2. He praises the urn because it is so unique
  3. He praises it because it has everlasting beauty
  4. He praises it because it reminds him of his own life
  • Why does the speaker go from a jubilant and ecstatic tone to one of mourning and despair?
  1. He is unhappy with the damage on different parts of the urn
  2. He does not approve of the image on the urns
  3. He is bi-polar
  4. He is looking at different scenes on the urn

 

  • What does citadel mean in the context of the poem?
  1. Fortress occupied by soldiers
  2. A wooden podium
  3. Coarse dirt
  4. The city the urn depicts
  • What does the speaker refer the urn to?
  1. “An unravished bride of quietness”
  2. “leaf-fring’d legend haunts”
  3. “sylvan author”
  4. “bold lover”
  • What literary device is this? “What mad pursuit? What struggle to escape?”
  1. Alliteration
  2. Irony
  3. Paradox
  4. Oxymoron

 

  • What is the technique used in the poem ‘Ode on a Grecian Urn’?
  1. Carpe diem
  2. Ekphrasis
  3. Enjambment
  4. Ambiguity

 

  • The poem ‘Ode on a Grecian Urn’ was composed in _________
  1. 1816
  2. 1817
  3. 1819
  4. 1821
  • John Keats’s ‘Ode on a Grecian Urn’ is a __________ ode.
  1. Horatian
  2. Lesbian
  3. Pindaric
  4. Irregular
  • Complete the following line: “Who are these coming to the sacrifice? / To what green altar, __________”.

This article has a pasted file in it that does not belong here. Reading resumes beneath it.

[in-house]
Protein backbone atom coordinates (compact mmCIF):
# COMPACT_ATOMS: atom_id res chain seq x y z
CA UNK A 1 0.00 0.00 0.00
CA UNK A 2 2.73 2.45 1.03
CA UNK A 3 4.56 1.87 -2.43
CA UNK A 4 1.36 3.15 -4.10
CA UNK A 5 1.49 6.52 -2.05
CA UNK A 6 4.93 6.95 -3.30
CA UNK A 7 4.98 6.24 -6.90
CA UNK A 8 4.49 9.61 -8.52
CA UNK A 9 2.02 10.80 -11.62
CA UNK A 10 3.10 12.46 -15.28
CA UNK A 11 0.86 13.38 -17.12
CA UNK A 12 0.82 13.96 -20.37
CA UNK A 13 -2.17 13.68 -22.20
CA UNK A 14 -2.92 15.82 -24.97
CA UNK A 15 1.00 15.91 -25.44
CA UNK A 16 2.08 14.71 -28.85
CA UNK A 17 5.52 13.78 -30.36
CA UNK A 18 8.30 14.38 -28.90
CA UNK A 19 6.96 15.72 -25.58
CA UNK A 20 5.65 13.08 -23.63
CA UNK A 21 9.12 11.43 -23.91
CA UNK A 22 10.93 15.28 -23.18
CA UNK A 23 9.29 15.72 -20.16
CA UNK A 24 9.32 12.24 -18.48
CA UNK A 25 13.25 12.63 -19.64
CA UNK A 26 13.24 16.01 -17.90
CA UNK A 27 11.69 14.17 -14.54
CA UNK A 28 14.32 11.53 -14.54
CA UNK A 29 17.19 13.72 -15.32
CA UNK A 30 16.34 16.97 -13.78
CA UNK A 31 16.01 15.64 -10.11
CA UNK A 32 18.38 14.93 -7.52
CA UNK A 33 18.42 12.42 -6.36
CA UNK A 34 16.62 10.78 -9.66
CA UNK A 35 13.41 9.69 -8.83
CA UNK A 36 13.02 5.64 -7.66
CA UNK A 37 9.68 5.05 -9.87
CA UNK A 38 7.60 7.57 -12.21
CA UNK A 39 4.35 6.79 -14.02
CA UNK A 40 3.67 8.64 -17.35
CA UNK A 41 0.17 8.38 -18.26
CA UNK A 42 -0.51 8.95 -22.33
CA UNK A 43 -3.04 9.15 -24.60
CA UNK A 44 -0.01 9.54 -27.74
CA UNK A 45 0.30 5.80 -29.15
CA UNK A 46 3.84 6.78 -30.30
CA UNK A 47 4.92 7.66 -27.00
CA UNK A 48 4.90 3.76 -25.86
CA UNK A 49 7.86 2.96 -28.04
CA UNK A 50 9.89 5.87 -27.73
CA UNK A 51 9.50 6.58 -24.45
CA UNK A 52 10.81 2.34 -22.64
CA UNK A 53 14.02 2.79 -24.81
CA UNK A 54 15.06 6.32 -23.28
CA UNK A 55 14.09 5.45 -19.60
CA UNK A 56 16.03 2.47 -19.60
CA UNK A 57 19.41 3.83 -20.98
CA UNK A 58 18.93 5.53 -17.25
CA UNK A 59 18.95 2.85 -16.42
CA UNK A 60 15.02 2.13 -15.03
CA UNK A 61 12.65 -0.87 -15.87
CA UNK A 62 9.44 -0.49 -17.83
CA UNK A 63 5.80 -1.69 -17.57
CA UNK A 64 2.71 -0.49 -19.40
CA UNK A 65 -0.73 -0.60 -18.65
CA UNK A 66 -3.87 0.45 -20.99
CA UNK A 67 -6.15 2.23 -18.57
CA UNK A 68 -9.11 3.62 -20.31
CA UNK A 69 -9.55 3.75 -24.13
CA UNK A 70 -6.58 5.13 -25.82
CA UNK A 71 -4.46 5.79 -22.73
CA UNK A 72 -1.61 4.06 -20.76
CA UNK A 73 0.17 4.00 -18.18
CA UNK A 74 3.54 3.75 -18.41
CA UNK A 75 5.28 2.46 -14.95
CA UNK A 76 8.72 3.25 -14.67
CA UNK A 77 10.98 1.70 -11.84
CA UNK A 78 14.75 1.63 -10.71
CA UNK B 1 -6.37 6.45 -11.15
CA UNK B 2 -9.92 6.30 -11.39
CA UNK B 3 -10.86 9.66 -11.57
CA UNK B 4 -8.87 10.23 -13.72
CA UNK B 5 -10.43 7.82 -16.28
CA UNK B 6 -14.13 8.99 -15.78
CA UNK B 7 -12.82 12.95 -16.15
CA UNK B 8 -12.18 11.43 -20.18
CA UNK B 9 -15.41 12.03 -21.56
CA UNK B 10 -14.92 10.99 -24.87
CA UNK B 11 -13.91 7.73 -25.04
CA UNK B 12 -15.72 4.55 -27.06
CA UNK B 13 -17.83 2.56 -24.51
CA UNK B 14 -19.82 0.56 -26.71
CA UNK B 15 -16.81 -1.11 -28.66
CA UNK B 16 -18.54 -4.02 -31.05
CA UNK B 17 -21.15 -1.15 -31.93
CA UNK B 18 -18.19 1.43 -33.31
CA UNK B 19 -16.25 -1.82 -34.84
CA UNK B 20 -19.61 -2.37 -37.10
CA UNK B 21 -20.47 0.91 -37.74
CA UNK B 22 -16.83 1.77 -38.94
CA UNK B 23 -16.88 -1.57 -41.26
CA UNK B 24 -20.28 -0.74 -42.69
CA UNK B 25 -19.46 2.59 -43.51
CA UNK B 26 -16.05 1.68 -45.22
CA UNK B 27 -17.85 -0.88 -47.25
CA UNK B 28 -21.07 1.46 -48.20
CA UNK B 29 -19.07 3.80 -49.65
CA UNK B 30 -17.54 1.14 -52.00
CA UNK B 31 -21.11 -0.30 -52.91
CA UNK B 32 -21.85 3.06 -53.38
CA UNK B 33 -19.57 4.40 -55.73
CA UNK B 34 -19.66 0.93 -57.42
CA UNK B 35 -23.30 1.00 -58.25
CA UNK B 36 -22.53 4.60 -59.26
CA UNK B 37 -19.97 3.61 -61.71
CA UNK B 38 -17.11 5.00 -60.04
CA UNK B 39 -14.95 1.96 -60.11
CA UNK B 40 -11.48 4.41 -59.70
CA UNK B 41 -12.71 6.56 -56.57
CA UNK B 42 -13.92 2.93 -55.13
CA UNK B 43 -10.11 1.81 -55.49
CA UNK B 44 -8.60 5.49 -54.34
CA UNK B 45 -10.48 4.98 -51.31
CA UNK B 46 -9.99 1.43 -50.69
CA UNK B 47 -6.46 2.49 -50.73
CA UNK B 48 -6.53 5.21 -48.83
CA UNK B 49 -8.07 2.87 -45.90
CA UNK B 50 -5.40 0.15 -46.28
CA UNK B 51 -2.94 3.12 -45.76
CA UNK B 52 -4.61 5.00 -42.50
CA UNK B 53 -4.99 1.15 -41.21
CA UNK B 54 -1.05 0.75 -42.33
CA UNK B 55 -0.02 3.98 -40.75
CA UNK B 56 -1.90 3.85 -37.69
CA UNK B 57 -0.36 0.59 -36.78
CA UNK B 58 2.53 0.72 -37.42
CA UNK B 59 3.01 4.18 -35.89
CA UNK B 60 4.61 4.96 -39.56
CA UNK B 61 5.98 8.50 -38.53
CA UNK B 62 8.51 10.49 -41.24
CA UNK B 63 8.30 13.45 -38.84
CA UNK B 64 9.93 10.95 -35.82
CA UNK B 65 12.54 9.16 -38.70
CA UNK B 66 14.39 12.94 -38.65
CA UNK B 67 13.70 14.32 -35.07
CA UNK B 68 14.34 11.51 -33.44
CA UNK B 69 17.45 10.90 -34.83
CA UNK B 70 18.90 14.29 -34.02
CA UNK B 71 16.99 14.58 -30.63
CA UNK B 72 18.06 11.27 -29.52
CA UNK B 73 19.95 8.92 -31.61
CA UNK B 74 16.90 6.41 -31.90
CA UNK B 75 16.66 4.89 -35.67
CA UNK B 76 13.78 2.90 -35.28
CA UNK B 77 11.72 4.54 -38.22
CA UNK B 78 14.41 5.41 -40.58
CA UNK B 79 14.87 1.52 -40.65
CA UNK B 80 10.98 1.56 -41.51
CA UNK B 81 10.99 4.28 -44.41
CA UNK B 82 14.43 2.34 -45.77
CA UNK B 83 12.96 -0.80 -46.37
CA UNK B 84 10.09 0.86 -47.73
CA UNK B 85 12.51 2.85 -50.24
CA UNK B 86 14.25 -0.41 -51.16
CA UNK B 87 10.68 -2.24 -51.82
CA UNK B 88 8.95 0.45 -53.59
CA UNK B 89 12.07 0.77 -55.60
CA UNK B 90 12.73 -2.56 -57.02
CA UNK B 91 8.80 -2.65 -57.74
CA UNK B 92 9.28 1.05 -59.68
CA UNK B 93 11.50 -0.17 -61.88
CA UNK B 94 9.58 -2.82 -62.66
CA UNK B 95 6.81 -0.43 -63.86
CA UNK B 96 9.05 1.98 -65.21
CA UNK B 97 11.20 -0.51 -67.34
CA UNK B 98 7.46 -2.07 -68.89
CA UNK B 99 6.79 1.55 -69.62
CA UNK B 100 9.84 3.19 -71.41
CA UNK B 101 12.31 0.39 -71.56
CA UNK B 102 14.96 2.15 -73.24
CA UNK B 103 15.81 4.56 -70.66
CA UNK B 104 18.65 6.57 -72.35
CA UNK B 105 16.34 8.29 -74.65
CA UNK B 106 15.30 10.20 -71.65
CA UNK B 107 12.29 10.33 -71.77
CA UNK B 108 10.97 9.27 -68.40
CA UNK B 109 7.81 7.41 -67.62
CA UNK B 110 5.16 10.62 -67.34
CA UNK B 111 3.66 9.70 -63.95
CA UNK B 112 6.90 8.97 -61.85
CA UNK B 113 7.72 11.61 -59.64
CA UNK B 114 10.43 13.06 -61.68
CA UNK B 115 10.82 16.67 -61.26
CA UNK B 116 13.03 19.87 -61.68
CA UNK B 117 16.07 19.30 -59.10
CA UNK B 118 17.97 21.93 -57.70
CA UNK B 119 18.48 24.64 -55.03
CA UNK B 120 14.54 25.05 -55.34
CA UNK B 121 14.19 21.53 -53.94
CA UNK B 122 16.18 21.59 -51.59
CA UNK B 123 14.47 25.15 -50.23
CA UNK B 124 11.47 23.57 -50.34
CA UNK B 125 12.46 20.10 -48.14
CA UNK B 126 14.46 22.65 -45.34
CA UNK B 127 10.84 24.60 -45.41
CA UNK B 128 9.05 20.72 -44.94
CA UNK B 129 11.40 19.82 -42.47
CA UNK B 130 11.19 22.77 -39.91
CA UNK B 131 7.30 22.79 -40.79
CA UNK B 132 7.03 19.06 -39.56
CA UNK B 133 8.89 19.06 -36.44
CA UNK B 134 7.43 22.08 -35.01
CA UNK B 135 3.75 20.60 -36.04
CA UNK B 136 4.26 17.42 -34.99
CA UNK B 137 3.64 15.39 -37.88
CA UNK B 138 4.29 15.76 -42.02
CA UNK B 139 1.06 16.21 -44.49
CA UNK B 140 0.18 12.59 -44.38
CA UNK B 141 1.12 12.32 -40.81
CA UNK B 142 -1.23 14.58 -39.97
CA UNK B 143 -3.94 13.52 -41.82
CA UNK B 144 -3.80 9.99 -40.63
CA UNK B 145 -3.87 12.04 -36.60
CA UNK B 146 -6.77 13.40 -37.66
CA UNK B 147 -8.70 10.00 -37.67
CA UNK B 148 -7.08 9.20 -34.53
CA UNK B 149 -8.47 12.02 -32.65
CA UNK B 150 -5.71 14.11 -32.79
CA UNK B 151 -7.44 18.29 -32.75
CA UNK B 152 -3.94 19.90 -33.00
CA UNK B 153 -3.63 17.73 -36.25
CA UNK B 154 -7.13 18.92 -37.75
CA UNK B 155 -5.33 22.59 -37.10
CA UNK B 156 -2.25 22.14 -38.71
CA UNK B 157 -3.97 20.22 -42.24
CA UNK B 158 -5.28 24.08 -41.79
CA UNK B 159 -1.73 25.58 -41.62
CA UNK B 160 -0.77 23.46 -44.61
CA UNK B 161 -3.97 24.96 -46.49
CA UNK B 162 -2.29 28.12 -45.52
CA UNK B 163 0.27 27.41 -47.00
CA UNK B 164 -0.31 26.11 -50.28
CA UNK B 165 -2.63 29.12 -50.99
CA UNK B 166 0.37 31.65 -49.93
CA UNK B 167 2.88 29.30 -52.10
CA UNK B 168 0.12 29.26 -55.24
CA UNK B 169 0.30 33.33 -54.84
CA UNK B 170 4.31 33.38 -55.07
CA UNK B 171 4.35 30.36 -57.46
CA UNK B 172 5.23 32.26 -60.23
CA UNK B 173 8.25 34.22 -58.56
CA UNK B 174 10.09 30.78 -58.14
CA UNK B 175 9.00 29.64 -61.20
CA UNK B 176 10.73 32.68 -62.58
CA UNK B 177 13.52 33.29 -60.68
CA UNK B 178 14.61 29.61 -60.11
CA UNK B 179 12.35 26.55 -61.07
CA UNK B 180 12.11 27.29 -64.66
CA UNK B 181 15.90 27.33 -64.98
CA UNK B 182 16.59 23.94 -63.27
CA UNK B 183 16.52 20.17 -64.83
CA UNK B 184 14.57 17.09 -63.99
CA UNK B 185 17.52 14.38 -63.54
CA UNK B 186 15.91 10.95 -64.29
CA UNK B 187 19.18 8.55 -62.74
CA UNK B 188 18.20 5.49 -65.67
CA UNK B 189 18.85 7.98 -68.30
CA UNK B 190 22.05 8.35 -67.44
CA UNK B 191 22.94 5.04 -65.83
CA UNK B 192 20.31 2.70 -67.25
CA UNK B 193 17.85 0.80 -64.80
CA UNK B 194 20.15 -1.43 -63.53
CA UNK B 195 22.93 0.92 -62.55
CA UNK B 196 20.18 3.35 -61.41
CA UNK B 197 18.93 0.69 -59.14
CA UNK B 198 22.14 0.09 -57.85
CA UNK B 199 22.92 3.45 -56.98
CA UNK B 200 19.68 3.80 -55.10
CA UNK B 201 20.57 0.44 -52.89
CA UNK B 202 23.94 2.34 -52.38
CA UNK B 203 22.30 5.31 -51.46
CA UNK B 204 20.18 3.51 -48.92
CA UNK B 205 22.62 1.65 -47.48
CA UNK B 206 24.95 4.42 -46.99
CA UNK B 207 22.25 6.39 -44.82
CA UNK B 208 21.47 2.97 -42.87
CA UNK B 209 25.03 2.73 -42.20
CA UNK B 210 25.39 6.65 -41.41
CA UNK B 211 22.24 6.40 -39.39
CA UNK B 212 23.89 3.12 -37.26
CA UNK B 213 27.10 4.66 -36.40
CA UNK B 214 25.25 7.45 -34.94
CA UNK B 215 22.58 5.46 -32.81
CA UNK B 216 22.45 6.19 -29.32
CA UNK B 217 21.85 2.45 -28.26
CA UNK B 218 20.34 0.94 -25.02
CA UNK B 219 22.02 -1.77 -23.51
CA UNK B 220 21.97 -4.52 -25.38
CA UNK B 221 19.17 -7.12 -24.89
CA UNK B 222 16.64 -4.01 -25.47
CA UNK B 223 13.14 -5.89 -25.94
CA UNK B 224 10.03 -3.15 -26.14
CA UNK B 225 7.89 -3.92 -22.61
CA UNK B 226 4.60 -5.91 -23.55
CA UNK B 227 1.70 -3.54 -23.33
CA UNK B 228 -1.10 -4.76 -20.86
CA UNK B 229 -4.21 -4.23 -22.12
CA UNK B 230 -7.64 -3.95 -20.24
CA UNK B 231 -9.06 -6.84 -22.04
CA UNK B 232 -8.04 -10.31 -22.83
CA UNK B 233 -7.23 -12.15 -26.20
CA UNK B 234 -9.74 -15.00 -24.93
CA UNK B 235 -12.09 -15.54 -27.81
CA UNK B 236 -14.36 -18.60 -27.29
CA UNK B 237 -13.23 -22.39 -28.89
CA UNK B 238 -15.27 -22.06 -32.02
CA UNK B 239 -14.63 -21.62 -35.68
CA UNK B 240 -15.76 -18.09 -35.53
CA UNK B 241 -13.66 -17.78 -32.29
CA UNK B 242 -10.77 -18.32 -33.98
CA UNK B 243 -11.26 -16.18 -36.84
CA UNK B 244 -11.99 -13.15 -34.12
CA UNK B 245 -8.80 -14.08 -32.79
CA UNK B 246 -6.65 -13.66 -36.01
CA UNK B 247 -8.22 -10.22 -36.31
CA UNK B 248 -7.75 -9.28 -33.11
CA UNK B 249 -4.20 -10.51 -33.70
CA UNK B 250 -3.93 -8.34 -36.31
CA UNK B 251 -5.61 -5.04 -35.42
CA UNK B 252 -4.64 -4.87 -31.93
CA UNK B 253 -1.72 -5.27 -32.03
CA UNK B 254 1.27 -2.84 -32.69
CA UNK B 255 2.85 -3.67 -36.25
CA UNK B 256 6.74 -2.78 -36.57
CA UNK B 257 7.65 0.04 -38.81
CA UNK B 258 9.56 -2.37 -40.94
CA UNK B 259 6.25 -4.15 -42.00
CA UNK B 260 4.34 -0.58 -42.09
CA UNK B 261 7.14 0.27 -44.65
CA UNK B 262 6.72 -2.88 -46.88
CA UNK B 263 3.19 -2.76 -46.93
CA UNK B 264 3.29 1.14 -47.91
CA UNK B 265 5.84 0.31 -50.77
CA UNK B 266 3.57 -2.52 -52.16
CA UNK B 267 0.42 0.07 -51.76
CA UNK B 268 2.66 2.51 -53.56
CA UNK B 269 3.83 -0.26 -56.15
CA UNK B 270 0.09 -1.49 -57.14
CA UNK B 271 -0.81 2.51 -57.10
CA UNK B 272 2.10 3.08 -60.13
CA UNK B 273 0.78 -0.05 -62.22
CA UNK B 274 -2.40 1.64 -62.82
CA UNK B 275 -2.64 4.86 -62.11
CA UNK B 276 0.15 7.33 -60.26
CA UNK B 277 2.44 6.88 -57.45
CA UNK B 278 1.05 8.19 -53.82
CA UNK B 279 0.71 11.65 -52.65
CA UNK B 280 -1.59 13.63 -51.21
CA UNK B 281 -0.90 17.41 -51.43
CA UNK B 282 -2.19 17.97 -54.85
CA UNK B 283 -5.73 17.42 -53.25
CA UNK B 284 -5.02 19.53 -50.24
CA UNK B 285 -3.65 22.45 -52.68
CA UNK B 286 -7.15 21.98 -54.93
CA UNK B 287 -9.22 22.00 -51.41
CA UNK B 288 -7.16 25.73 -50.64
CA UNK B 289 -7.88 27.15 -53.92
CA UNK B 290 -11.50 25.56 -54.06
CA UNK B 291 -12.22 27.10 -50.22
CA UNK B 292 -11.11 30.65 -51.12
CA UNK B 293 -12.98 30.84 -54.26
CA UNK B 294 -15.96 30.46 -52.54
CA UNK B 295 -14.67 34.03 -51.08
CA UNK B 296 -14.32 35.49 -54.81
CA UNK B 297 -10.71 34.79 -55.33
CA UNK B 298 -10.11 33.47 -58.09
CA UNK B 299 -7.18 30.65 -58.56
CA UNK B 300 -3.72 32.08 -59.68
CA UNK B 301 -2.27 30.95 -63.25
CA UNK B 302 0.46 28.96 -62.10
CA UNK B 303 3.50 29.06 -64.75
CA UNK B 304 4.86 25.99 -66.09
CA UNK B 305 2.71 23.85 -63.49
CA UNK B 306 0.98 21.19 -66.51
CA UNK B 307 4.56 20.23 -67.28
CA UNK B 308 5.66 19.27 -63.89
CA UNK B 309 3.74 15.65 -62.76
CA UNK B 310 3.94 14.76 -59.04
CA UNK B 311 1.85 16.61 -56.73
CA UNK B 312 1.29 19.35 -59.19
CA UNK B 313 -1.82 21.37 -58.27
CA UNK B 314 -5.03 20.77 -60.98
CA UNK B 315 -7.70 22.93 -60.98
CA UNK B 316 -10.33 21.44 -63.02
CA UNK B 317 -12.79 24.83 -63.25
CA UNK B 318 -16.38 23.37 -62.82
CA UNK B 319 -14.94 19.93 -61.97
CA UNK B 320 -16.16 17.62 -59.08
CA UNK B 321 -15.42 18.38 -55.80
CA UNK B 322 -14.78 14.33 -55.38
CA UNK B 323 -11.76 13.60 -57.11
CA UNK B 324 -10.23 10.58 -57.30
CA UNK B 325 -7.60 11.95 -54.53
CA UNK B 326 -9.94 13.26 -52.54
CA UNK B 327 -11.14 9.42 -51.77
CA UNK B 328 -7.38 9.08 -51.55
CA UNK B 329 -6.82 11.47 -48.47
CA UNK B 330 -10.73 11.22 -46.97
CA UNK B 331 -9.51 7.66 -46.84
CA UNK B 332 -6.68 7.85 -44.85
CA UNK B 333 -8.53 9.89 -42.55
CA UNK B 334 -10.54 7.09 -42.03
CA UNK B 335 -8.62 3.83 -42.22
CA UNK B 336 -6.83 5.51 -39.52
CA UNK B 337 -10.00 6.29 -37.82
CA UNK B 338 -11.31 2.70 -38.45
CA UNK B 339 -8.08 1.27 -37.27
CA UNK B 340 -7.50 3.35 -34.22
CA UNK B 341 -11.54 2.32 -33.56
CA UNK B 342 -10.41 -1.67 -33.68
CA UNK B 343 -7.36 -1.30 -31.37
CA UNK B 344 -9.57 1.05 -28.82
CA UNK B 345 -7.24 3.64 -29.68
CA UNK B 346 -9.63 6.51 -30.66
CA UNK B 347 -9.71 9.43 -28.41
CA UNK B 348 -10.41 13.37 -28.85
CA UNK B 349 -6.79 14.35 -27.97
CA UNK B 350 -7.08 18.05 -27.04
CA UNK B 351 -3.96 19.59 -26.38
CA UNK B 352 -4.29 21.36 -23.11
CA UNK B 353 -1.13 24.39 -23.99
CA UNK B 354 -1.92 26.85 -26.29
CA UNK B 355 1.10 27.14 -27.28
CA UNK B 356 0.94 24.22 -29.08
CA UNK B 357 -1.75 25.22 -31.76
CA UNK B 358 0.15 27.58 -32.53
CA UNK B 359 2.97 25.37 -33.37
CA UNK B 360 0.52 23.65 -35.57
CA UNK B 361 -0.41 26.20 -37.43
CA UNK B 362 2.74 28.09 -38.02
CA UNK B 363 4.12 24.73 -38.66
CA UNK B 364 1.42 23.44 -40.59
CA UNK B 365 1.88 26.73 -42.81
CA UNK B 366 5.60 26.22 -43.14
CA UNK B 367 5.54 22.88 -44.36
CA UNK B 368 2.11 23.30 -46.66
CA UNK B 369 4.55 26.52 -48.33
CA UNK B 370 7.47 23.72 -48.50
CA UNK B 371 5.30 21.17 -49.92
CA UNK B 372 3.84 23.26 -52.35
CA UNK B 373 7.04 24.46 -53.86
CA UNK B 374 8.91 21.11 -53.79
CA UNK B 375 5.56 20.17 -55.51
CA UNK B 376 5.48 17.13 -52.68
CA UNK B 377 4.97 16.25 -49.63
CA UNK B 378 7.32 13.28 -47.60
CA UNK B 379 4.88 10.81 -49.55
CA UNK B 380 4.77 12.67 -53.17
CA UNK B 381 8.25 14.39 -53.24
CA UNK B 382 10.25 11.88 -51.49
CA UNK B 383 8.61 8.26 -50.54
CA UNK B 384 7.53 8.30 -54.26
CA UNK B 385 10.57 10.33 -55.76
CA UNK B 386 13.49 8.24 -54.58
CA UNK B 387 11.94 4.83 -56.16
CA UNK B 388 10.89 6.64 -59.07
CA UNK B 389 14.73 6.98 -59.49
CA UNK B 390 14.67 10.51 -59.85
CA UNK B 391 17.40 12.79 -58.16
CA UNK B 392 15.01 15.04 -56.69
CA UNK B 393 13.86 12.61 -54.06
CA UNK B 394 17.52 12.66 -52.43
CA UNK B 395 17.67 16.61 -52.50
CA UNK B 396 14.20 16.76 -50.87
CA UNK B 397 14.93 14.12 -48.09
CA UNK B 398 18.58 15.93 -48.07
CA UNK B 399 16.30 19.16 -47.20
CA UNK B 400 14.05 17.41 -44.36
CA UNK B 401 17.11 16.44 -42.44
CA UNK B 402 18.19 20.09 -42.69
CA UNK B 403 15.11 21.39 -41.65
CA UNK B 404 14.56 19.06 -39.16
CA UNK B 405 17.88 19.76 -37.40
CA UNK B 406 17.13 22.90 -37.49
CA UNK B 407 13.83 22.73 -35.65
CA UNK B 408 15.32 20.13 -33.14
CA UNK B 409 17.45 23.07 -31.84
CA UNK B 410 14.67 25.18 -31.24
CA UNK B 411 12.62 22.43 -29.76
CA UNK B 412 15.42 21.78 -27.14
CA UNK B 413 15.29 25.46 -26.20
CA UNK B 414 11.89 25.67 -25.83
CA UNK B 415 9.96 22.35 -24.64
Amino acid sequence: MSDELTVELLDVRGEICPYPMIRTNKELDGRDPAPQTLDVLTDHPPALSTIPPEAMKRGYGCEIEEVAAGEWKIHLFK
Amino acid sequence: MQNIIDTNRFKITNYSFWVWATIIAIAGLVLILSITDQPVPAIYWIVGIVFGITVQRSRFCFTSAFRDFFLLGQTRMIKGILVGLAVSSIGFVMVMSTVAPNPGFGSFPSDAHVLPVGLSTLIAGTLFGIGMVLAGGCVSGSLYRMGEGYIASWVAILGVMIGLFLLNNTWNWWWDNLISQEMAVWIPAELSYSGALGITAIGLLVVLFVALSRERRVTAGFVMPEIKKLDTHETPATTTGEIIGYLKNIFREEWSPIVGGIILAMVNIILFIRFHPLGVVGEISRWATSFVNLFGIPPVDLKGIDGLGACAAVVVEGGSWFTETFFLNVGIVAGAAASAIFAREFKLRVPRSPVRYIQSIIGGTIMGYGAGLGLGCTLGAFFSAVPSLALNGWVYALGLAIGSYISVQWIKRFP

1. lowing at the skies
  2. O mysterious priest
  3. garlands drest?
  4. pious morn?

 

  • Who says, “Beauty is truth, Truth beauty”?
  1. Wordsworth
  2. Southey
  3. Shelley
  4. Keats

 

  • “All breathing human passion far above, / That leaves a heart high-sorrowful and cloy’d”. These lines occur in ________
  1. Ode on a Grecian Urn
  2. Ode to a Nightingale
  3. Ode to Psyche
  4. To Autumn
  • The poet asks a series of questions in the poem. Which is not true?
  1. What are the temples or beautiful trees on the urn?
  2. Does the story take place in Tempe or in the valley of Arcady?
  3. Why are the men madly pursuing the women?
  4. What is the cause for wild ecstasy?

 

  • The boughs of the trees are happy because they will enjoy permanent _________
  1. summer
  2. autumn
  3. spring
  4. winter

PG TRB (English) Coaching Class starts on 14.04.2019

AKSHIIRAA COACHING CENTRE

PG TRB EXAM

(English only)

for the post of

Post Graduate Assistants

 

SALIENT FEATURES

  • Well Trained Professors
  • Excellent Coaching
  • Unit wise Materials
  • Model Exams
  • All Previous TRB Questions

Website: www.akshiraa.com

www.akshiraa.blogspot.com

Email: akshiraa@gmail.com

 

Contact: 9487976999

VENUE: The Little Flower Hr.Sec.School,

Four Roads,

Salem – 636 006.